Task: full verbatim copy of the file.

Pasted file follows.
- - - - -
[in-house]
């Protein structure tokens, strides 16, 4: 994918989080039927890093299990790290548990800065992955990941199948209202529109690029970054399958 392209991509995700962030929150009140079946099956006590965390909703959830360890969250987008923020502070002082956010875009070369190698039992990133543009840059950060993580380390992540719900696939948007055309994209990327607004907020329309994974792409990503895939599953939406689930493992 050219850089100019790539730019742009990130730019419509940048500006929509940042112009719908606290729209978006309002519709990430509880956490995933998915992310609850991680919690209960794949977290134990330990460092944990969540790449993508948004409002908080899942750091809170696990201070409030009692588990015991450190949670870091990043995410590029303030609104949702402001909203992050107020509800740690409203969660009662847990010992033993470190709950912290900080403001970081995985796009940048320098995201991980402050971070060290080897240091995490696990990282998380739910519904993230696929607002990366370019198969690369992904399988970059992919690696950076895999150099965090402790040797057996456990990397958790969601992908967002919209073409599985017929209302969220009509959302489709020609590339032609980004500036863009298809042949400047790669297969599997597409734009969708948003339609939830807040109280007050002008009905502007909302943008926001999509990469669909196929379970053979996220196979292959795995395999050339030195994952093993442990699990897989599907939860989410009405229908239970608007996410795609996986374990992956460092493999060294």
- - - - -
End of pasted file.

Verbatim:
[in-house]
């Protein structure tokens, strides 16, 4: 994918989080039927890093299990790290548990800065992955990941199948209202529109690029970054399958 392209991509995700962030929150009140079946099956006590965390909703959830360890969250987008923020502070002082956010875009070369190698039992990133543009840059950060993580380390992540719900696939948007055309994209990327607004907020329309994974792409990503895939599953939406689930493992 050219850089100019790539730019742009990130730019419509940048500006929509940042112009719908606290729209978006309002519709990430509880956490995933998915992310609850991680919690209960794949977290134990330990460092944990969540790449993508948004409002908080899942750091809170696990201070409030009692588990015991450190949670870091990043995410590029303030609104949702402001909203992050107020509800740690409203969660009662847990010992033993470190709950912290900080403001970081995985796009940048320098995201991980402050971070060290080897240091995490696990990282998380739910519904993230696929607002990366370019198969690369992904399988970059992919690696950076895999150099965090402790040797057996456990990397958790969601992908967002919209073409599985017929209302969220009509959302489709020609590339032609980004500036863009298809042949400047790669297969599997597409734009969708948003339609939830807040109280007050002008009905502007909302943008926001999509990469669909196929379970053979996220196979292959795995395999050339030195994952093993442990699990897989599907939860989410009405229908239970608007996410795609996986374990992956460092493999060294």